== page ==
Usually when California anglers talk about “scratch fishing” it means the fishing is slow, and therefore anglers have to pick and scratch away to get fish to the boat. Things change when you purposely scratch fish because your targets are yellowfin tuna that top 200 pounds.
We fished a ridge along the Lower Banks today, about 50 miles from Cabo San Lucas. Just 25 miles from shore most of the time, we were able to see the outlines of mountains like sketch drawings along the horizon. There was never a morning or evening bite, but many hours of soak time where we urged our mackerel baits away from the boat. The theory was, the farther the baits were from the boat, the more likely to get bit. Casting a mackerel was tough with the 100-pound tackle we used.
There was lots of maneuvering along the rails as we followed our mackerel whichever way they swam. The only way to prevent tangles with other lines is to keep the line tight, and to keep following your bait along the rail.
About 5 anglers hooked the fish of a lifetime today.
What can truly be considered “trophy hunting,” the yellowfin tuna all weighed from 170 to 270 pounds. Anything over 200 pounds is considered a cow. Tonight, at dinner, I sat with three anglers that were celebrating their catches. They were some of the lucky ones — Tom Walker landed a 262-pounder, Phile Wade a 195-pounder, and John Finneran a 172-pounder. All fish were caught on 100-plus-pound tackle using stand-up techniques. That means there was no fighting chair and the boat was anchored. They deserved the praise they received over delicious pork and beets dinner. In fact, all the food on this trip is unbelievable, and it’s something all the anglers look forward to before breakfast, lunch and dinner.
While scratching around throughout the day, 4 or 5 striped marlin were hooked but only one made it to the boat. They are mostly considered a nuisance. Even though tourists out of Cabo target the marlin, they only get in the way on long-range boats. They’re not kept and they mess up the expensive and time-consuming leaders used for tuna. Other incidental catches included blue sharks, plus a couple of sea bass that resembled the snowy grouper I’m familiar with on the East Coast.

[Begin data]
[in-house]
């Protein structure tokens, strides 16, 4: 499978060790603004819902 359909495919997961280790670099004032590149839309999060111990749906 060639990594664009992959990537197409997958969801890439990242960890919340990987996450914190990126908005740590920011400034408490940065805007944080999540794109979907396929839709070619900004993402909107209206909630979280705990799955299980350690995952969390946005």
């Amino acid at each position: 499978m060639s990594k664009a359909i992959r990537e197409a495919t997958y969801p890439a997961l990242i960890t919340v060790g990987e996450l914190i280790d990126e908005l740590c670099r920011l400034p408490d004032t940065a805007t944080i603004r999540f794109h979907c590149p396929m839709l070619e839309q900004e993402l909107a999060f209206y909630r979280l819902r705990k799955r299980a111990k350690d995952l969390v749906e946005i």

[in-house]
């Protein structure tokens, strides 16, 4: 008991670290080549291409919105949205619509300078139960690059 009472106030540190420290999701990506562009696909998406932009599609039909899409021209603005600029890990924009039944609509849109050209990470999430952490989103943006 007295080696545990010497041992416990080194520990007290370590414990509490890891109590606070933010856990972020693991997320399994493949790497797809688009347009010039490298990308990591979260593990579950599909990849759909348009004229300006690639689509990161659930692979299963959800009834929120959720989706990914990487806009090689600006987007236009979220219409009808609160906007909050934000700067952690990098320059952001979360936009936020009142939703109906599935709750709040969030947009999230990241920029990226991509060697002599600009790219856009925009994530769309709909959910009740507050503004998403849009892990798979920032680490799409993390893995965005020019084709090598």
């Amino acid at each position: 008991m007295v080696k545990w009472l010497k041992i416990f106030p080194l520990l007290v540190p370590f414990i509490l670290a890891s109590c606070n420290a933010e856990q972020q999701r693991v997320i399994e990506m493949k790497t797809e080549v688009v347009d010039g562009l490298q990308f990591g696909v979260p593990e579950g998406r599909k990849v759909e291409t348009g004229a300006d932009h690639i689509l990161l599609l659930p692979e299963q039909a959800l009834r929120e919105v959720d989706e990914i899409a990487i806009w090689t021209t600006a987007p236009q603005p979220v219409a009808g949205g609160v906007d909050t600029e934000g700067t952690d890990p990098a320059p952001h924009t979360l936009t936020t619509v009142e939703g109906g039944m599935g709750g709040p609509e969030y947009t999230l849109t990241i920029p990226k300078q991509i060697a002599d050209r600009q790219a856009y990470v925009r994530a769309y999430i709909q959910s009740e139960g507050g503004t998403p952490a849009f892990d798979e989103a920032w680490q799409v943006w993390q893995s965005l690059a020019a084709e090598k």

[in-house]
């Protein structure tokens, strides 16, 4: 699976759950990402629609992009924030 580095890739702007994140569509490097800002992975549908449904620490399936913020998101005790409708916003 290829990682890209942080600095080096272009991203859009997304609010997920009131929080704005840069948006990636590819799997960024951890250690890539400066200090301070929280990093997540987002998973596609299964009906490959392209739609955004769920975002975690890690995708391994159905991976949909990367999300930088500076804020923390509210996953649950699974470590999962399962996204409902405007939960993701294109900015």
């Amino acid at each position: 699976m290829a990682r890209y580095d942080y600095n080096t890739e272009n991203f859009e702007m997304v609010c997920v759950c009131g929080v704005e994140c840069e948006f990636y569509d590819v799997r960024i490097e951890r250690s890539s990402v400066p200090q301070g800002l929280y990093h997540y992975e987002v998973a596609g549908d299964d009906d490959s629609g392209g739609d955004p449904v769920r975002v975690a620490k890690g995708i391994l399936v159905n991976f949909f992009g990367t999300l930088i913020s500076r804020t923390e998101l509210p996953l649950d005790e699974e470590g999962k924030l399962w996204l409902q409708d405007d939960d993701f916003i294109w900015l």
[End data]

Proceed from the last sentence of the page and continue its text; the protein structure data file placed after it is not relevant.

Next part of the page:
Today was also the first time I got to see the kite rig deployed for tuna. Similar to the kites used for sailfish off Miami, this rig employed a balloon and kite from a kite rod. The actual fishing rod used to catch tuna was attached to the rig via an outrigger clip. What was different was the long range boat Royal Star employs a double trouble rig below the kite. That’s a pair of sardines hanging off different leaders attached to a single swivel. The swivel attaches to the main line of the fishing outfit. It gives the angler two chances to hook a tuna without having to re-bait, and surprisingly it doesn’t often tangle.
Tonight, we’re anchoring on the same bank that we fished this morning. We’re hoping an early morning bite could lead to some more trophy tunas. If there’s no action by morning’s end, Capt. Ekstrom said he’ll have us head north to the ridges and other banks that follow the Baja Peninsula. Tomorrow morning, at about 4:30 a.m., we’re hoping the bite is wide open!